These days, much-adored writers seem to enjoy the grind of publicity, embarking on endless interviews and fielding star-struck audiences. Tennessee-based author William Gay is not one of those. Despite having a few critically lauded books under his belt, one of which became a feature film starring Hal Holbrook, Gay seldom agrees to be photographed or filmed. We’d heard he lives in a cabin in secluded Hohenwald, Tennessee, and that he occasionally accepts visitors—so we couldn’t resist stopping by to see for ourselves.

Needless to say, he let us in and even showed us around, and we discovered that his rustic homestead is charming in its straightforwardness—much like his stories. We learned about his tree house, his connection to Hohenwald, and how, one time, Bob Dylan managed to come between him and his girlfriend.

Here, have a rare glimpse into William Gay’s world.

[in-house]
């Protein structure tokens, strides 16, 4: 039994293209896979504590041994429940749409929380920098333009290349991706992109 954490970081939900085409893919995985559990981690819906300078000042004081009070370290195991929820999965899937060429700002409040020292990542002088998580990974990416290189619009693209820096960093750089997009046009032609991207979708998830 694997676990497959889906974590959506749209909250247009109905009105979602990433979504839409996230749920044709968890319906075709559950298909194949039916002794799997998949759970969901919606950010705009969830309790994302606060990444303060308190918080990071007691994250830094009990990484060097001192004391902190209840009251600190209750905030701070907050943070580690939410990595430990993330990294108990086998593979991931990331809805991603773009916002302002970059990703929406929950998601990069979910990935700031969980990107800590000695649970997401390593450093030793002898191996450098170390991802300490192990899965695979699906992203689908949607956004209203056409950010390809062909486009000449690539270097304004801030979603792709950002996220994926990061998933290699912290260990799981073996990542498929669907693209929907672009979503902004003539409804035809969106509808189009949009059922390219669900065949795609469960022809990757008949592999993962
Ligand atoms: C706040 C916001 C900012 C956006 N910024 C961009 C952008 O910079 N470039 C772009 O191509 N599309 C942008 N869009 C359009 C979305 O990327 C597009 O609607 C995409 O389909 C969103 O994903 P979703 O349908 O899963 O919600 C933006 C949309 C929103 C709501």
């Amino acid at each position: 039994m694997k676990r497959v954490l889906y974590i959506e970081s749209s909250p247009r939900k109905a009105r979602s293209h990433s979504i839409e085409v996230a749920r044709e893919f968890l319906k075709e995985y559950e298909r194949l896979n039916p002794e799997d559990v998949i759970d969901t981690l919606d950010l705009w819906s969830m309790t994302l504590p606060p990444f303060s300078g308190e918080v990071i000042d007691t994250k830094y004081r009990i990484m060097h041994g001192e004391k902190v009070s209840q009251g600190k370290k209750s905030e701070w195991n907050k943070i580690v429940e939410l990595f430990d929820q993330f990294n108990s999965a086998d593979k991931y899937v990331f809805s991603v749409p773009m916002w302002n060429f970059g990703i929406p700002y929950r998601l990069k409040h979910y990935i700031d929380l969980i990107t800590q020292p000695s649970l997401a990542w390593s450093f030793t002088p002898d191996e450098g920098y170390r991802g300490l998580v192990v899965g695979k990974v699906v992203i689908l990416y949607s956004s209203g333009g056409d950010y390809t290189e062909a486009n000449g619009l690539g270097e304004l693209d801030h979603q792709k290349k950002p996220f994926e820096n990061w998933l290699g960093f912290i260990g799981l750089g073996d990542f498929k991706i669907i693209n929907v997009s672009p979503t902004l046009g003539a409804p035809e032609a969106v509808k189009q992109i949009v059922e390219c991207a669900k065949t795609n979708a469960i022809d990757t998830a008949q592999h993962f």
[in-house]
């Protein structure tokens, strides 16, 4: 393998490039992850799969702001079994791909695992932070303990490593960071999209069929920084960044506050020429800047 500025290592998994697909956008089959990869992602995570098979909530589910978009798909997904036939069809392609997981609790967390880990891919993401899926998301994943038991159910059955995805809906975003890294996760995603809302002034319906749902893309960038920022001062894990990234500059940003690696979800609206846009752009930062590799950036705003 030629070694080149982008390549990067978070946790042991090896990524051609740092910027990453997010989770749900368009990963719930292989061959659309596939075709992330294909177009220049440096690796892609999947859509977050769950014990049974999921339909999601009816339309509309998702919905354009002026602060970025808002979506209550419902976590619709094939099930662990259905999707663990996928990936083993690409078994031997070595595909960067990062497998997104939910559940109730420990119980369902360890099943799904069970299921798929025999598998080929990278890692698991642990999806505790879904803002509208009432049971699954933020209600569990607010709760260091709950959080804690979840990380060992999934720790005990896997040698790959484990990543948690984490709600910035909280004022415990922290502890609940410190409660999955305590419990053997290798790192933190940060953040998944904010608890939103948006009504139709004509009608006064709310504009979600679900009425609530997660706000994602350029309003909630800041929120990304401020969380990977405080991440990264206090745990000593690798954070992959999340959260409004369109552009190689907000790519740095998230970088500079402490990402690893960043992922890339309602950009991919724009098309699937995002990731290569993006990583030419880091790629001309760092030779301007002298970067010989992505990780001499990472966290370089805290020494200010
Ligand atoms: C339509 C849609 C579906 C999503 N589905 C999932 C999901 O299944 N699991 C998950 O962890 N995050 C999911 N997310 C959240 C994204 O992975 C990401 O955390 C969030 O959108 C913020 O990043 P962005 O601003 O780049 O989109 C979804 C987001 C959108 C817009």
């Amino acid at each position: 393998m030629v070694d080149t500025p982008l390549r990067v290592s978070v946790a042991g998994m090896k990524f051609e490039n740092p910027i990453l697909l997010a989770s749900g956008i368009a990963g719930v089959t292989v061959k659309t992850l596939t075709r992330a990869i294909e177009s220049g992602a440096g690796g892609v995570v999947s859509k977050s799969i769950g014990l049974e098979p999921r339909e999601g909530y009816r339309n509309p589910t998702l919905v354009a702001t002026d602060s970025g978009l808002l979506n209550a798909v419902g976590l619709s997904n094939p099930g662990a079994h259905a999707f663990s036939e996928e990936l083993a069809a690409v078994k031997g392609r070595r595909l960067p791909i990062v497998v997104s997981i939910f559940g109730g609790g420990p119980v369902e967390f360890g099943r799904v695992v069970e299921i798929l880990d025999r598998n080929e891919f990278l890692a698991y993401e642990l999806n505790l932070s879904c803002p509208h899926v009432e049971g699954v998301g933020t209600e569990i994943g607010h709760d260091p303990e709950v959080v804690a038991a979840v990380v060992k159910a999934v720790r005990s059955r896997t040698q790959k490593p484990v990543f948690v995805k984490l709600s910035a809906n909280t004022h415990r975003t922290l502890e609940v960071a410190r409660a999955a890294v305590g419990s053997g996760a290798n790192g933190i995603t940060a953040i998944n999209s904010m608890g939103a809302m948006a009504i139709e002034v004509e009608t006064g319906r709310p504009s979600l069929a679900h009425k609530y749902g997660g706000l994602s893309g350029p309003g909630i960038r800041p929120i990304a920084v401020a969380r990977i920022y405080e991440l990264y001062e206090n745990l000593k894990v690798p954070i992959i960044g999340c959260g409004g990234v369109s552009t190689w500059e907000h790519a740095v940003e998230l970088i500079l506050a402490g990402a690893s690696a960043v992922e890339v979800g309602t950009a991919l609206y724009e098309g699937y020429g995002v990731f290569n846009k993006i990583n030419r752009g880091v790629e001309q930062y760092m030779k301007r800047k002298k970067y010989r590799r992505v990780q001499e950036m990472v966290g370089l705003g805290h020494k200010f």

Hope you like it…

10

Some Things I didn’t know About Maya Angelou

  • In the 1950s, she got a role with the touring production of Porgy and Bess
  • In 1957, she appeared on the off Broadway production of Calypso Heat Wave
  • That same year she released her first album, Miss Calypso
  • She was also a coordinator for the Southern Christian Leadership Conference (SCLC) and helped organize the Cabaret for Freedom, a musical revue that benefited the SCLC
  • In 1961, she appeared in the off Broadway production of The Blacks which also featured James Earl Jones, Lou Gossett Jr. and Cicely Tyson
  • Martin Luther King Jr., a close friend, was assassinated on her birthday, April 4, 1968
  • After that she stopped celebrating her birthday and sent flowers to Coretta Scott King instead
  • In 1972, she wrote Georgia, Georgia and became the first African American woman to have her screenplay produced
  • In 1973, she received a Tony Award nomination for her part in the play Look Away
  • In 1977, she was nominated for her role in the miniseries Roots
  • In 1998, she directed her first movie, Down in the Delta, which starred Alfre Woodard
  • She received an Audience Choice Award from the Chicago International Film Festival in 1998 for Down in the Delta

Source: pinterest, biography